As a Chartered Surveyor I regularly carry out Home Inspection Surveys and Home Buyer Reports. A week or so ago I was asked to carry out an inspection survey at a terraced house in my local area. The house would have made an ideal house for a trainee home inspector to visit and test their skills.
On this particular Home Buyer Report, externally, the slate coverings were in poor condition. Worse, there was a very obvious sag in the ridge that indicated that the roof timbers might well need attention. (And the inside inspection proved that they did.) On the front elevation, the stone door head had a slope on it which suggested settlement had taken place in past.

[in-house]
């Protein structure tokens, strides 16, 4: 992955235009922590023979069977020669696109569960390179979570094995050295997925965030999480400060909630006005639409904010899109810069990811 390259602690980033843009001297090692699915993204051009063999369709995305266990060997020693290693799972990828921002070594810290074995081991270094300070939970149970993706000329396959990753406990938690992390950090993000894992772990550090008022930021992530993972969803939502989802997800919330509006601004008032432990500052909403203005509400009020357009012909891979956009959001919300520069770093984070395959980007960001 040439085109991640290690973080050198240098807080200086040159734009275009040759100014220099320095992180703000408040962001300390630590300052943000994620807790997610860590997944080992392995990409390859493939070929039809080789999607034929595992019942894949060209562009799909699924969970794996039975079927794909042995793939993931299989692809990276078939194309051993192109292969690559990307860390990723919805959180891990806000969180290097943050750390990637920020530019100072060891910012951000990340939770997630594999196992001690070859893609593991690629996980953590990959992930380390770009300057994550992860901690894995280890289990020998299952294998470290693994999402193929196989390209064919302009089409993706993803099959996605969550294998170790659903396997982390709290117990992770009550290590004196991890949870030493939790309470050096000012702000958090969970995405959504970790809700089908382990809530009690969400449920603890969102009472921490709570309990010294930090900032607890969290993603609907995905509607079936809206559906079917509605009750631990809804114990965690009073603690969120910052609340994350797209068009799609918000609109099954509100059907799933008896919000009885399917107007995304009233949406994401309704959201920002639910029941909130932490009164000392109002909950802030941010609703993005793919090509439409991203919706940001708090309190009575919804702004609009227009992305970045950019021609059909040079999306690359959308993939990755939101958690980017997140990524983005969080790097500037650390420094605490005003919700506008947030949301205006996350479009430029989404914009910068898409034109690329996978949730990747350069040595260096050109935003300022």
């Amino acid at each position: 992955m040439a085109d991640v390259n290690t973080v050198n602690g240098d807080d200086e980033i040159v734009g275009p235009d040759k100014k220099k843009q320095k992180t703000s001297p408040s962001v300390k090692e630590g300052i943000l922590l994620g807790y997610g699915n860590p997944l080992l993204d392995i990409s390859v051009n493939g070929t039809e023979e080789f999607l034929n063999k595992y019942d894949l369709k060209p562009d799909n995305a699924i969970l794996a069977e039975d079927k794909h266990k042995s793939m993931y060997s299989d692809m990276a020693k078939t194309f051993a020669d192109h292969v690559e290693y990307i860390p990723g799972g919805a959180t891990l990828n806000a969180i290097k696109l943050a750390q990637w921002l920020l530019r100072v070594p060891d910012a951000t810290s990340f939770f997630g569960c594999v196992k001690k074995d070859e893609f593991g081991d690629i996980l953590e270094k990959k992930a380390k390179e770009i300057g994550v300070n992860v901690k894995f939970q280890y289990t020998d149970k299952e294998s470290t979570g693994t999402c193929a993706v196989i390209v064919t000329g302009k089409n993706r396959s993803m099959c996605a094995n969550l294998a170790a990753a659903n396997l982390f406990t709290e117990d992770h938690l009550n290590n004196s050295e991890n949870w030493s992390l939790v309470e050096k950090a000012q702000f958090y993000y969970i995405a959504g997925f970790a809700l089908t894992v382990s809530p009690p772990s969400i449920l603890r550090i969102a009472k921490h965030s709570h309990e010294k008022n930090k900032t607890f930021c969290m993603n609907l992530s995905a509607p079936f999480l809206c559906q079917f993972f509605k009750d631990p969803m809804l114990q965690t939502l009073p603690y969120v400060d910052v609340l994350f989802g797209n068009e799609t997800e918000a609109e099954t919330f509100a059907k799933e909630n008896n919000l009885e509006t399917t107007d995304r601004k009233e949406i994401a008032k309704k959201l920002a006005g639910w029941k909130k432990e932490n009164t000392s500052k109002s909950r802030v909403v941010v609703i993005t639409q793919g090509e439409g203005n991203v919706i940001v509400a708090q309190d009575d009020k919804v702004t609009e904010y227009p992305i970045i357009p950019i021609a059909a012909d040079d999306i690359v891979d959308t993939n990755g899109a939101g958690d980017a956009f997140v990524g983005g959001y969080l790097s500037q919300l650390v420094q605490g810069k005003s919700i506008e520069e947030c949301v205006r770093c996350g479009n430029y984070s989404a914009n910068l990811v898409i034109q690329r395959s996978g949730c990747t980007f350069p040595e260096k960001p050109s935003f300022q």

After finding a string of other faults, I finally came a cross the pièce de résistance; there were several outbreaks of dry rot in the skirting boards. For those who are not familiar with dry rot, Serpula lacrimans, is a fungus. Although the conditions outside normally prevent dry rot from flurishing “in the wild”, it can establish itself in houses if the conditions are right. Dry rot is not a welcome visitor and can eat away all the wood in a house if it is not eradicated. The eradication process can be very expensive.
Needless to say, the customer did not buy this property. My Home Buyer Report persuded him that the house in question might well turn out to be a money-pit.